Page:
Boudoir photography is something that every wedding photographer should be thinking about offering. There are more than a few reasons why. First, the number one question that photographers ask has to do with finding new clients.
Before I jump into the meaty topic of in-studio posing, I want to begin with a premise from which all of my tips in this article emanate. I believe all posing can be broken down to the same fundamental goal: honour who the subject is that’s standing in front of your camera and make them look damn good
Fine art photography is created with the photographer’s artistic vision. It is not simply documenting a subject as the camera sees it—such as in the case of photojournalism—but it is using the camera as a tool to create an artistic vision.
I found that the best way to use strobes is to either bounce it, diffuse it further, or even both. I would use that rule at any setup, with some adjustments depending on the concept itself. Here I will be talking about different ways of using your lights, which will keep your body of work looking consistent yet diverse.
If you’re a portrait photographer, you know how important it is to master posing, especially if you work with clients who are not professional models. As a portrait photographer specialized in maternity portraits, my eye is trained to look for poses and angles that flatter every woman’s body shape while showing the belly and the curves of pregnancy.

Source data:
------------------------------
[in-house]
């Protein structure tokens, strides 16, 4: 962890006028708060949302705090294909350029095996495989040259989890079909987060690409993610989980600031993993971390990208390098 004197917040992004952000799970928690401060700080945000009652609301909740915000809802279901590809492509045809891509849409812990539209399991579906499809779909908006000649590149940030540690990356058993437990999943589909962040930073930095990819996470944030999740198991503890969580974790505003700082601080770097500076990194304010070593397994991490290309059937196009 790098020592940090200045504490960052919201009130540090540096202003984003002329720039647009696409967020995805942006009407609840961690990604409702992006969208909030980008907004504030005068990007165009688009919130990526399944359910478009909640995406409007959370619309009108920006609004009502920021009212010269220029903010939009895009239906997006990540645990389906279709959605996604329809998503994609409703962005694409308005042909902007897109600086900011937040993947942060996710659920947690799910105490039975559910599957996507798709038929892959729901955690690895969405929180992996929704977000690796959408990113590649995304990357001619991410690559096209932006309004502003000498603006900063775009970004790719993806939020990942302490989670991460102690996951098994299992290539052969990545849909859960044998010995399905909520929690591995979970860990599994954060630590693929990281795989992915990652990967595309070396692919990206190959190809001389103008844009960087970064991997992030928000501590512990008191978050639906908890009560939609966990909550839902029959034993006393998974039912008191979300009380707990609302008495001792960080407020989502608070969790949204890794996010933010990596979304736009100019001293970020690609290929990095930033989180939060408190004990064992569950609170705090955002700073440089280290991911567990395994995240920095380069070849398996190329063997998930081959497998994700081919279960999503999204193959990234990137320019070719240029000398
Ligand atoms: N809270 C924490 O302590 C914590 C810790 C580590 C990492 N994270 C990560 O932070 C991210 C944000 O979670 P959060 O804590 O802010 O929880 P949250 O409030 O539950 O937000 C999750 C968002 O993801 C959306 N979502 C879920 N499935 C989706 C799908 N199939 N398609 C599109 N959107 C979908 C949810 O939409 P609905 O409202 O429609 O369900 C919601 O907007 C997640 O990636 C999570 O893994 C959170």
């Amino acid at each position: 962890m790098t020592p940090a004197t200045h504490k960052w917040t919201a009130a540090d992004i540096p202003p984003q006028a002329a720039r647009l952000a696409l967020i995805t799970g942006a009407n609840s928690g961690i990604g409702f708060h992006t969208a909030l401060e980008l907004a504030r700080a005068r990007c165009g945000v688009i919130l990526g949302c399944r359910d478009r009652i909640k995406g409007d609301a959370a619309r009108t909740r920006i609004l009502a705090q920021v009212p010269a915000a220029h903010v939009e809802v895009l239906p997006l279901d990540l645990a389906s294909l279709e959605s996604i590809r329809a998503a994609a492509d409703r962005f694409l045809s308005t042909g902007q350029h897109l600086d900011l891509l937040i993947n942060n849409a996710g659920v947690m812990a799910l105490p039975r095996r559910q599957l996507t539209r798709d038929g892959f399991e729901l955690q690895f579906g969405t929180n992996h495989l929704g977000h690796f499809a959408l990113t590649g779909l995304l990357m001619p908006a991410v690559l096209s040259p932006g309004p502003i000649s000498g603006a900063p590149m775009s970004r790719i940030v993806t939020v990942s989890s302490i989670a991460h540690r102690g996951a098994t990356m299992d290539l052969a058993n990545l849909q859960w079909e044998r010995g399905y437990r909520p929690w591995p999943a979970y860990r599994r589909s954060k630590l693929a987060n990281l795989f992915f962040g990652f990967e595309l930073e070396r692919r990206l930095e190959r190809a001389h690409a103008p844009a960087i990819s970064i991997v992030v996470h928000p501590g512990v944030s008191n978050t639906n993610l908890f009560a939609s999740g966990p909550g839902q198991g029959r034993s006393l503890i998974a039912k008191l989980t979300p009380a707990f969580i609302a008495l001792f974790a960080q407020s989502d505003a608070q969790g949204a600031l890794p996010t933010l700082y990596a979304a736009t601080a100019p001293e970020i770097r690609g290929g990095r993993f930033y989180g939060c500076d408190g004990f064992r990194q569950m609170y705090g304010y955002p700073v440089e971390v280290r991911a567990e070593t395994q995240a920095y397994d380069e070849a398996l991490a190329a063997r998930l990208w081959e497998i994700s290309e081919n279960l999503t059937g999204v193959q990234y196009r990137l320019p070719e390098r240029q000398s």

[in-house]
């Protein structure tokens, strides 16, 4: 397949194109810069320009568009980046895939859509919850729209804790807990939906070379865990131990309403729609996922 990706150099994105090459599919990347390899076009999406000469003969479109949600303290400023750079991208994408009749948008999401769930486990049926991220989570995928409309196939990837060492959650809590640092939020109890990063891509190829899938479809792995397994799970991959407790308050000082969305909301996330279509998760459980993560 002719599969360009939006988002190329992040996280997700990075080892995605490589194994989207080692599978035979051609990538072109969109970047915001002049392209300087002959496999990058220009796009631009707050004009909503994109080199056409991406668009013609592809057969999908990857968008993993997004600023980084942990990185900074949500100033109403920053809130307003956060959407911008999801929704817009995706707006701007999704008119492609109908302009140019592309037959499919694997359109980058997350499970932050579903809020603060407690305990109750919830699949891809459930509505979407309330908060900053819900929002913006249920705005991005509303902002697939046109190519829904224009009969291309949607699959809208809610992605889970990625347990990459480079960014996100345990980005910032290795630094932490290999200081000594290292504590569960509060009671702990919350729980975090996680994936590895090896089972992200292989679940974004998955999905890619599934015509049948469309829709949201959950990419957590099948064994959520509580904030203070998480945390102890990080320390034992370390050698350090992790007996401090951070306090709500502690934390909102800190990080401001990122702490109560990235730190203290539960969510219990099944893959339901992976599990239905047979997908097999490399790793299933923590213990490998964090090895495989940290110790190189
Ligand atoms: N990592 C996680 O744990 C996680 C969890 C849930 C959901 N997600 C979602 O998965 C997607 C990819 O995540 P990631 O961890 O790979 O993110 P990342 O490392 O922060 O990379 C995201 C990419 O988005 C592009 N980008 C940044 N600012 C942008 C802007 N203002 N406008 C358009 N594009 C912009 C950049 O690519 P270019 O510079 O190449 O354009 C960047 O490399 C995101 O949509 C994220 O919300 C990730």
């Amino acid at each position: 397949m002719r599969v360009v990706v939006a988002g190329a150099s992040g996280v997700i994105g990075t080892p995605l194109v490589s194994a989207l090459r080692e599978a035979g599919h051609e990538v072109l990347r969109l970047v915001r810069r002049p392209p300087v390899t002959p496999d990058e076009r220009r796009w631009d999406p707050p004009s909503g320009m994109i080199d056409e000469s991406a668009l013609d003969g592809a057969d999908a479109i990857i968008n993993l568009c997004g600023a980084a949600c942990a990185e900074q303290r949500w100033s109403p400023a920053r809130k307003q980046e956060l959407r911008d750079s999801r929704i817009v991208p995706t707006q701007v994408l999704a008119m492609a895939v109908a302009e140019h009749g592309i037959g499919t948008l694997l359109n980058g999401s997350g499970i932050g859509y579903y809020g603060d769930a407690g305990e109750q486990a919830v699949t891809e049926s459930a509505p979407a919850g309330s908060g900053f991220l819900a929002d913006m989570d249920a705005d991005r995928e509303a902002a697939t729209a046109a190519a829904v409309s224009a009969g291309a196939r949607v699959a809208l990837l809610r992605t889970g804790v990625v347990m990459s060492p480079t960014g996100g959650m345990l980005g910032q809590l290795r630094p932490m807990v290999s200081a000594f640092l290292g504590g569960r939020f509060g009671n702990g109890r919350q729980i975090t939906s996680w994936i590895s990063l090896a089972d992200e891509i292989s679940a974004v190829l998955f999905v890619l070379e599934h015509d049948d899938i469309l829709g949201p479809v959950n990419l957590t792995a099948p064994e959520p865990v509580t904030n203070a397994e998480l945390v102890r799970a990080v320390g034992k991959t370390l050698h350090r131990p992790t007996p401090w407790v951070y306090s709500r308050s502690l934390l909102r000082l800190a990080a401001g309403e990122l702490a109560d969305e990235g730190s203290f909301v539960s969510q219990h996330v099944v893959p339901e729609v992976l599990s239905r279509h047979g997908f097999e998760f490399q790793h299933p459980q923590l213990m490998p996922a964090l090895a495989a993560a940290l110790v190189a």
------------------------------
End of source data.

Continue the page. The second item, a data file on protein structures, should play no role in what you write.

The first thing you want to do is come up with your purpose. Why do a styled shoot? Is it to build your portfolio? To get a chance to shoot at a certain venue or work with certain vendors? Is it to get published?
You can create your own magic anywhere you want with a battery-powered light and a small softbox or umbrella. When shooting outside, I love using the sun as my hair light and a softbox as my main light. No matter how bright the natural light is, placing the sun behind your subject will either create a subtle rim light on a cloudy day or a brilliant one on a sunny day.
As photographers, one of the things we gravitate to is light. Makes sense right? Light is the foundation of an image. How you use light is what starts to help you develop your identity as a photographer.
So many elements and considerations go into the physical aspects of posing, from facial expression to the point of the toe. It’s all important, but that’s not what I am going to cover in this article. I won’t bore you with the usual posing tricks and principles taught in most basic photography blogs or tutorial videos on the internet.
The key is to really think about how you can mix your style with their personality and create an image that not only satisfies those involved in the shoot but also elicits a response from the viewer. Once you have completed this "triangle" you have made something special.